- Now that I knew what to avoid — the default signals of The Female Lifestyle Empowerment Brand — I had to invent my own signals, my own symbols. Instead of wearing the white woman leader uniform of a sheath dress + heels, I tried to select objects for my photos that had secret meanings for me (I learned this from Frida Kahlo’s body of work) or intersected with a lineage I wanted to join (black turtlenecks mean something in countercultural traditions). Renee Magnusson is a holistic life coach/style consultant and she did an ‘adorn’ session with me to help figure out the objects and styles that could tell the story **I** DELIBERATELY wanted to tell, rather than falling into the default of me in a maxi dress in front of the eiffel tower or on a beach or in a meadow (which is one of the default imagery strategies of the female lifestyle empowerment brand).
- After you get the photos, you could take them up a notch by turning them into mixed media works of art. Check out Natalyn Nails Bradshaw because she is doing super interesting things to your photos to help bring out those messages and stories you deliberately want to tell. She paints over top them, adds effects — it’s powerful (Message her on FB for more info). This also helps you extend and repurpose your images and get more mileage out of them. You can use the original photo on your website and the arted-up photo on social media (or vice versa, or both). One of my clients has a really unconventional healing practice and struggles to articulate what she does, and Natalyn applied all these magical effects on top of her pro photos, and it’s instantly clear: her healing is inexplicable, ordinary magic. That’s the power of imagery.
- Vivienne McMaster of Be Your Own Beloved has courses about how to take selfies that help you see yourself differently — NOT through the lens of the male gaze or the archetype of The Female Lifestyle Empowerment Brand. Her work helps us unlearn the social conditioning distorting our own self-perceptions and lives. This might be great pre-work or foundational work to do to help inform the way you make media and share media in your online platform. I think this kind of work can help us deliberately, creatively and significantly shift our narratives and beauty norms in the media WE are producing.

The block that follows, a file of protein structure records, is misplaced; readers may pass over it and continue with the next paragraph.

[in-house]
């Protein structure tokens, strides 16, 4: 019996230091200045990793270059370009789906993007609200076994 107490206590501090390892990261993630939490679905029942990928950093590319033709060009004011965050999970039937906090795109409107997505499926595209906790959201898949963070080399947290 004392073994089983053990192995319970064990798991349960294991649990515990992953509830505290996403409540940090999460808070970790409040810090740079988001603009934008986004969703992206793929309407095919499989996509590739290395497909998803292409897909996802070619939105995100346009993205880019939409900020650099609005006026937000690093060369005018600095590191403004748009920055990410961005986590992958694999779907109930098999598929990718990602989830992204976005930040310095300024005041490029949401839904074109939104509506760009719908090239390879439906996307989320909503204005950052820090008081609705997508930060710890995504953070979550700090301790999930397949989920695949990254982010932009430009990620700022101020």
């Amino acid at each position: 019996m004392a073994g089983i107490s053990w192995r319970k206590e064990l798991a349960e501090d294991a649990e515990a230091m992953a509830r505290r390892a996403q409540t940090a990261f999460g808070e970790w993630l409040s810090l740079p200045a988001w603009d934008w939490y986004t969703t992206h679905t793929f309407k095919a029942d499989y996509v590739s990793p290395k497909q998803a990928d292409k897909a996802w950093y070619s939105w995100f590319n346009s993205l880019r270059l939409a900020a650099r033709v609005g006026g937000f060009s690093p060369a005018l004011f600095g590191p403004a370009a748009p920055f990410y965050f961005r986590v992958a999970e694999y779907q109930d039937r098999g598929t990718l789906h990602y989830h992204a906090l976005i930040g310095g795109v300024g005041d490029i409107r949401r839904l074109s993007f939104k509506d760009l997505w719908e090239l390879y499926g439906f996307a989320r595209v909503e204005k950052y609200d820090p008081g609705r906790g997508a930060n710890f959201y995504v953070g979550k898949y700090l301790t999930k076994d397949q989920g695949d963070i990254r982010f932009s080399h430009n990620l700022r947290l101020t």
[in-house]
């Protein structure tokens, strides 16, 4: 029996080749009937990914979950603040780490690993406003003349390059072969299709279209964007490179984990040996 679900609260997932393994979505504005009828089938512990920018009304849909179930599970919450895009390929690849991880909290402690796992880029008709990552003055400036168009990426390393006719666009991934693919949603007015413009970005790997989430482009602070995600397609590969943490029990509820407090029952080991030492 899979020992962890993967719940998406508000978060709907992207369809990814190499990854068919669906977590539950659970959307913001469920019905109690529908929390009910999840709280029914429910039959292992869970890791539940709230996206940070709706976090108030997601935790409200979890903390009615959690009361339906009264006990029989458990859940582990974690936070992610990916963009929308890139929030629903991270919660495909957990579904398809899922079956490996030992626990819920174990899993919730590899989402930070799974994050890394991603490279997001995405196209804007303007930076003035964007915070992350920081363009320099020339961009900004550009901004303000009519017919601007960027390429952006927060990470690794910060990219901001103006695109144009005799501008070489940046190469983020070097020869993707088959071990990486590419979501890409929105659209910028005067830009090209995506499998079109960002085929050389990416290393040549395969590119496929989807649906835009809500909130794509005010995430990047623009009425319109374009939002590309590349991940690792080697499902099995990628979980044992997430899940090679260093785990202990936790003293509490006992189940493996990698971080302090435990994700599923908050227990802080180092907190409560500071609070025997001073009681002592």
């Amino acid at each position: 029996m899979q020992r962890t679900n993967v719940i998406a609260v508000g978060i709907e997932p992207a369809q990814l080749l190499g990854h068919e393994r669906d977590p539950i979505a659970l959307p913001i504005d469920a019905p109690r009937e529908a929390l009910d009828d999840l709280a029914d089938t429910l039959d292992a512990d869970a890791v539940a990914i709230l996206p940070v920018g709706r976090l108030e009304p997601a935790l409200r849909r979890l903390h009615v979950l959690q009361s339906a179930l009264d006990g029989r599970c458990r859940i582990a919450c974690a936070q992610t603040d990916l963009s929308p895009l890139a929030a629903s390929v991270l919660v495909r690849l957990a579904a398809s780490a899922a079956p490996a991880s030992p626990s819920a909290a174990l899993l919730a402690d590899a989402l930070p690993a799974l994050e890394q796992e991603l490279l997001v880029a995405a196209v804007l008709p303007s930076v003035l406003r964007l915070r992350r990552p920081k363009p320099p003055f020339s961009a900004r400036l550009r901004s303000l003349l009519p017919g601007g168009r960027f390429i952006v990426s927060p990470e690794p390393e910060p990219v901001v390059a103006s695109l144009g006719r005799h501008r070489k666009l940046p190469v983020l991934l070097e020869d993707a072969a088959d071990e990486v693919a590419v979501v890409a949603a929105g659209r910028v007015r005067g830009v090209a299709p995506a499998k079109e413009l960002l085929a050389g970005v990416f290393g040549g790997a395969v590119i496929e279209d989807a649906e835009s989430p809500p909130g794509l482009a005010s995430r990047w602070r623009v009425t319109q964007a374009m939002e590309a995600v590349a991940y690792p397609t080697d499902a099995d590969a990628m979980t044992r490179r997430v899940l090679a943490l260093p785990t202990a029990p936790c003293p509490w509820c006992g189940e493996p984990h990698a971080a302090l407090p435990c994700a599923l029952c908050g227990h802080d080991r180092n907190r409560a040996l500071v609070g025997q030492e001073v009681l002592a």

And that is what I want us to consider and try to do in our photos: invent our own symbols and tell our REAL stories rather than using the shorthand of our white supremacist culture.
In other words: create your own visual language
So yes, show up and be visible online.
Yes, use selfies.
Yes, get professional photos.
Just predefine the story you want to tell and the values you want to convey.
And then, instead of defaulting to the visuals of The Female Lifestyle Empowerment Brand, deliberately choose, invent and use your own symbols to do that.
I feel like that’s playing bigger rather than smaller, and shining our lights brighter rather than dimming.
Having to play by the rules of a patriarchal, white supremacist game that we reject is playing small and dulling our shine.
But taking control and telling the stories we want to tell, using symbols and imagery that we make and that we define: that’s power. That’s change. That’s culture-making.
And that makes us stand out…which is the point of getting these photos in our businesses, in the first place.
And that’s what we can do, as committed culture-makers and entrepreneurs with callings. It just takes a little creative ingenuity and a commitment to getting a lot more politically savvy.
We’ve got some learning and unlearning to do.
The way each of has the power to be culture makers, using whatever we’ve got (including our social media, our marketing, our careers and our daily lives) is one of the things I obsess about and write about in my Sunday Love Letters. They go out every week by email. If you’d like to receive them, yes please! You can sign up here.